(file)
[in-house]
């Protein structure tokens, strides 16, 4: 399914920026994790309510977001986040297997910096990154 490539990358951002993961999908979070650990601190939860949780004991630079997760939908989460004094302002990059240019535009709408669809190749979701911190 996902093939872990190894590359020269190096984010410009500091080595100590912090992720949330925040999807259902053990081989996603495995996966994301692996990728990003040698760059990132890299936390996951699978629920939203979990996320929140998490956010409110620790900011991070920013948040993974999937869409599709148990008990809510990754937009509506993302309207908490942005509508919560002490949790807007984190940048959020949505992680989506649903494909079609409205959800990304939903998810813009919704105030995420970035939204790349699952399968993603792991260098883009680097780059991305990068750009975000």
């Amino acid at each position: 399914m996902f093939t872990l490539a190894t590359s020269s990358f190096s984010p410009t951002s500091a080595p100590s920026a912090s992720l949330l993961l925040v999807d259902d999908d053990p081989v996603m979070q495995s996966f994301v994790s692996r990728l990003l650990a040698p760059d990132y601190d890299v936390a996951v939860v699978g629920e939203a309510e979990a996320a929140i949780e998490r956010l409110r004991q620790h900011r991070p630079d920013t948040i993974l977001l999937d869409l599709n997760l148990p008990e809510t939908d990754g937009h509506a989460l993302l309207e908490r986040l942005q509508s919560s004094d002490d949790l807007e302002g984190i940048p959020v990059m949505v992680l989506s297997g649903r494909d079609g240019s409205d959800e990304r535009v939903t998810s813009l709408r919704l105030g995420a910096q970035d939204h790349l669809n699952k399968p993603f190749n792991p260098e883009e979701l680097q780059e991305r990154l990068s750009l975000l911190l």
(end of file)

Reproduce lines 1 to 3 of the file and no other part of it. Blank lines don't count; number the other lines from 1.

[in-house]
């Protein structure tokens, strides 16, 4: 399914920026994790309510977001986040297997910096990154 490539990358951002993961999908979070650990601190939860949780004991630079997760939908989460004094302002990059240019535009709408669809190749979701911190 996902093939872990190894590359020269190096984010410009500091080595100590912090992720949330925040999807259902053990081989996603495995996966994301692996990728990003040698760059990132890299936390996951699978629920939203979990996320929140998490956010409110620790900011991070920013948040993974999937869409599709148990008990809510990754937009509506993302309207908490942005509508919560002490949790807007984190940048959020949505992680989506649903494909079609409205959800990304939903998810813009919704105030995420970035939204790349699952399968993603792991260098883009680097780059991305990068750009975000």
């Amino acid at each position: 399914m996902f093939t872990l490539a190894t590359s020269s990358f190096s984010p410009t951002s500091a080595p100590s920026a912090s992720l949330l993961l925040v999807d259902d999908d053990p081989v996603m979070q495995s996966f994301v994790s692996r990728l990003l650990a040698p760059d990132y601190d890299v936390a996951v939860v699978g629920e939203a309510e979990a996320a929140i949780e998490r956010l409110r004991q620790h900011r991070p630079d920013t948040i993974l977001l999937d869409l599709n997760l148990p008990e809510t939908d990754g937009h509506a989460l993302l309207e908490r986040l942005q509508s919560s004094d002490d949790l807007e302002g984190i940048p959020v990059m949505v992680l989506s297997g649903r494909d079609g240019s409205d959800e990304r535009v939903t998810s813009l709408r919704l105030g995420a910096q970035d939204h790349l669809n699952k399968p993603f190749n792991p260098e883009e979701l680097q780059e991305r990154l990068s750009l975000l911190l």